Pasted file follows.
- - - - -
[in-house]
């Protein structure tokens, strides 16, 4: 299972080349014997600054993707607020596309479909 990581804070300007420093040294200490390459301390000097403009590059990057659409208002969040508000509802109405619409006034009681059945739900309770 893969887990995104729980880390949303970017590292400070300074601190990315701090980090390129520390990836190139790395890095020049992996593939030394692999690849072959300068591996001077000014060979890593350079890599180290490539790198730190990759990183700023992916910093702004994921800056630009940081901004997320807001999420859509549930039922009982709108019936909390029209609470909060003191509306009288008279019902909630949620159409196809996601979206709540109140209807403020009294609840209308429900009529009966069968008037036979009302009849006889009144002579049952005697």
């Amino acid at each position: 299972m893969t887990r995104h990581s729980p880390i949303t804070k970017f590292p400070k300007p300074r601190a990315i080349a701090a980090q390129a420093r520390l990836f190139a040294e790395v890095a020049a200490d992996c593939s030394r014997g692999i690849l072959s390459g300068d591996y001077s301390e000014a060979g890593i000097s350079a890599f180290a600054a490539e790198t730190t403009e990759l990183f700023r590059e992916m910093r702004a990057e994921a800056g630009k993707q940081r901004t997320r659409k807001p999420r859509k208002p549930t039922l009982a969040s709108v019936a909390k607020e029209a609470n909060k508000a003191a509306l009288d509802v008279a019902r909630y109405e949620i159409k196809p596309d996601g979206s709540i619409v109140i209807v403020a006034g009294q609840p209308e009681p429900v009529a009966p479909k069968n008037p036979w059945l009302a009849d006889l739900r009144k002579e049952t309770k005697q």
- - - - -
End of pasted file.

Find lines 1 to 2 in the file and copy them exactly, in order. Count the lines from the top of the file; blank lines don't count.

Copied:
[in-house]
């Protein structure tokens, strides 16, 4: 299972080349014997600054993707607020596309479909 990581804070300007420093040294200490390459301390000097403009590059990057659409208002969040508000509802109405619409006034009681059945739900309770 893969887990995104729980880390949303970017590292400070300074601190990315701090980090390129520390990836190139790395890095020049992996593939030394692999690849072959300068591996001077000014060979890593350079890599180290490539790198730190990759990183700023992916910093702004994921800056630009940081901004997320807001999420859509549930039922009982709108019936909390029209609470909060003191509306009288008279019902909630949620159409196809996601979206709540109140209807403020009294609840209308429900009529009966069968008037036979009302009849006889009144002579049952005697």